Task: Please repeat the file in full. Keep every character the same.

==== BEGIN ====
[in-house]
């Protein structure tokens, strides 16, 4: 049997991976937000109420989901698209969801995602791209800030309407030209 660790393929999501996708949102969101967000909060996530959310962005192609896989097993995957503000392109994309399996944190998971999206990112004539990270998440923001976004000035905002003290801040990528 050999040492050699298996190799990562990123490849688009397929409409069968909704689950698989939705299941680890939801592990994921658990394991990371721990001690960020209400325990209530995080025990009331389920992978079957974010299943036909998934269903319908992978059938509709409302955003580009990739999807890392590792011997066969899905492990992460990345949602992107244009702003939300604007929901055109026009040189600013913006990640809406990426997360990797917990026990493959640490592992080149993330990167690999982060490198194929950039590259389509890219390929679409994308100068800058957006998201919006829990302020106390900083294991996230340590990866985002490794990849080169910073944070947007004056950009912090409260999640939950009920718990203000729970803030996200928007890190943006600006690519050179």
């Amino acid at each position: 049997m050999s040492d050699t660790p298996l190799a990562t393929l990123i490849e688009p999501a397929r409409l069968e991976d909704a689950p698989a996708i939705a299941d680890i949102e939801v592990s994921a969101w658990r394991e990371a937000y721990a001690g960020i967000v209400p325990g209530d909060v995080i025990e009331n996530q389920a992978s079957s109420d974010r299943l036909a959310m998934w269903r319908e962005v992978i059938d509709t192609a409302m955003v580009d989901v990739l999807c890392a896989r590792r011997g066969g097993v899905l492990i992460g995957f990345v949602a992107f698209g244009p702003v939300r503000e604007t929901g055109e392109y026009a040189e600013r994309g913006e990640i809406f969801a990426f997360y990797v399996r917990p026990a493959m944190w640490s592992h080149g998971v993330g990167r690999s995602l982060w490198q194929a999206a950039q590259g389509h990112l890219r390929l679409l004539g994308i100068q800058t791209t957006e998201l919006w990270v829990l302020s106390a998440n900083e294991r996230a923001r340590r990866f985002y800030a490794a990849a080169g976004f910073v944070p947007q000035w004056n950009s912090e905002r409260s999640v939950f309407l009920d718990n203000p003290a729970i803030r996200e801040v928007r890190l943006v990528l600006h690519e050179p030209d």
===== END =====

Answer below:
[in-house]
């Protein structure tokens, strides 16, 4: 049997991976937000109420989901698209969801995602791209800030309407030209 660790393929999501996708949102969101967000909060996530959310962005192609896989097993995957503000392109994309399996944190998971999206990112004539990270998440923001976004000035905002003290801040990528 050999040492050699298996190799990562990123490849688009397929409409069968909704689950698989939705299941680890939801592990994921658990394991990371721990001690960020209400325990209530995080025990009331389920992978079957974010299943036909998934269903319908992978059938509709409302955003580009990739999807890392590792011997066969899905492990992460990345949602992107244009702003939300604007929901055109026009040189600013913006990640809406990426997360990797917990026990493959640490592992080149993330990167690999982060490198194929950039590259389509890219390929679409994308100068800058957006998201919006829990302020106390900083294991996230340590990866985002490794990849080169910073944070947007004056950009912090409260999640939950009920718990203000729970803030996200928007890190943006600006690519050179």
């Amino acid at each position: 049997m050999s040492d050699t660790p298996l190799a990562t393929l990123i490849e688009p999501a397929r409409l069968e991976d909704a689950p698989a996708i939705a299941d680890i949102e939801v592990s994921a969101w658990r394991e990371a937000y721990a001690g960020i967000v209400p325990g209530d909060v995080i025990e009331n996530q389920a992978s079957s109420d974010r299943l036909a959310m998934w269903r319908e962005v992978i059938d509709t192609a409302m955003v580009d989901v990739l999807c890392a896989r590792r011997g066969g097993v899905l492990i992460g995957f990345v949602a992107f698209g244009p702003v939300r503000e604007t929901g055109e392109y026009a040189e600013r994309g913006e990640i809406f969801a990426f997360y990797v399996r917990p026990a493959m944190w640490s592992h080149g998971v993330g990167r690999s995602l982060w490198q194929a999206a950039q590259g389509h990112l890219r390929l679409l004539g994308i100068q800058t791209t957006e998201l919006w990270v829990l302020s106390a998440n900083e294991r996230a923001r340590r990866f985002y800030a490794a990849a080169g976004f910073v944070p947007q000035w004056n950009s912090e905002r409260s999640v939950f309407l009920d718990n203000p003290a729970i803030r996200e801040v928007r890190l943006v990528l600006h690519e050179p030209d």